Activist Shareholder's Claims Thrown Out

A Moscow court on Wednesday rejected a demand by a minority shareholder that state oil giant Rosneft shed more light on its deals with oil trader Gunvor.

In a separate case, the court turned down a demand by the same shareholder that pipeline monopoly Transneft disclose the recipients of 7 billion rubles ($297 million) in donations last year.

The shareholder, Alexei Navalny, sought the information after he complained that the companies paid low dividends for last year.

"All these companies earn colossal revenues," Navalny said by telephone after the rulings. "We need information about what they do with the money."

He said he would appeal the rulings by the Moscow Arbitration Court.

The lawsuits seek to make it possible for minority shareholders to influence their companies' policies, said Alexander Glushenkov, a lawyer representing Navalny.

In Wednesday's rulings, the court cited a law about joint stock companies that says only shareholders who control more than 25 percent of a company can gain access to its financial records, Glushenkov said.

Navalny said he owned stakes worth 50,000 to 100,000 rubles each in Rosneft and Transneft.

Navalny has said he began seeking details on Rosneft's deals with Gunvor after U.S. Forbes magazine included Gennady Timchenko, a Gunvor founder and acquaintance of Prime Minister Vladimir Putin, on its billionaire list for the first time this year. Forbes put Timchenko's personal fortune at $2.5 billion.

Rosneft is one of Gunvor's top three Russian clients. The others are Gazprom Neft and TNK-BP, but TNK-BP sells all its crude at open tenders. It was unclear Wednesday whether Navalny planned to sue Gazprom Neft.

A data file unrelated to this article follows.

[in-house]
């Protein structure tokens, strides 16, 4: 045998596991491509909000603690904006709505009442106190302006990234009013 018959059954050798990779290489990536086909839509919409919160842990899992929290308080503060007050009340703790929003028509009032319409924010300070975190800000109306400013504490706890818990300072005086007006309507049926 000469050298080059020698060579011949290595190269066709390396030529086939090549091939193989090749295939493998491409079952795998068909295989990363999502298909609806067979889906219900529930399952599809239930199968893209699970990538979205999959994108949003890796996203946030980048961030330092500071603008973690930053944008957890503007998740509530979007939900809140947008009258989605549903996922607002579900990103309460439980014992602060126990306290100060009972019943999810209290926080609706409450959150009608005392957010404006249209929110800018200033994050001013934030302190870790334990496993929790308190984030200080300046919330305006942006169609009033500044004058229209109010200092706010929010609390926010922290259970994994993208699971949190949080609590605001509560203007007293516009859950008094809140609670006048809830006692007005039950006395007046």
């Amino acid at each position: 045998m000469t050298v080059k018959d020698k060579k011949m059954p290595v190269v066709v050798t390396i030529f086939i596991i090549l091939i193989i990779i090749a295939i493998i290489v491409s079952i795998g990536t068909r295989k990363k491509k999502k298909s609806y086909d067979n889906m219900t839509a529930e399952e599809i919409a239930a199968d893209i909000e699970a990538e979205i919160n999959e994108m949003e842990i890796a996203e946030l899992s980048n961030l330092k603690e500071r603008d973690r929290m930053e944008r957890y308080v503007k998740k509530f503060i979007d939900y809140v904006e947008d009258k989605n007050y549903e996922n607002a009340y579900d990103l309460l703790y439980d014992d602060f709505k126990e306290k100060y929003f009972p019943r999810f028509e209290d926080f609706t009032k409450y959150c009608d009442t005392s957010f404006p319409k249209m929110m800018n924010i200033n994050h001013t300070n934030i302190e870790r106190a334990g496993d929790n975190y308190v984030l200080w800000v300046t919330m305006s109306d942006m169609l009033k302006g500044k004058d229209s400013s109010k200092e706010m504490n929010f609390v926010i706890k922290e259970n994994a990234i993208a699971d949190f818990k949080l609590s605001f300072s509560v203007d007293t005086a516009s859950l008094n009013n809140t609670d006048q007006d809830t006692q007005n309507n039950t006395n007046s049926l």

Rosneft and Gunvor spokespeople had no immediate comment Wednesday.

Transneft spent more money on charity than on the maintenance of its pipelines last year, Navalny said.

Transneft spokesman Mikhail Barkov was in a meeting and unavailable for immediate comment.

Greater transparency at Russian oil companies would reassure investors that they were being treated fairly at a time when the companies have had to increase production spending, said Vitaly Gromadin, an analyst at Arbat Capital. The companies have cited heavy taxes, depleting fields and soaring costs as primary reasons for low dividends.

Transneft's spending on charity puzzled the market because it faces five years of negative cash flow, a result of pouring money into a pipeline to connect eastern Siberia to the Pacific Ocean, Gromadin said.

Being tight-lipped can harm companies' valuations. Surgutneftegaz has as much as $20 billion in its accounts, but its capitalization is as low as $28 billion, Gromadin said.

Navalny is a former deputy head of the Moscow branch of Yabloko, the liberal political party, but he was ousted in December after the party accused him of turning nationalist by co-founding a group called the National Russian Liberation Movement.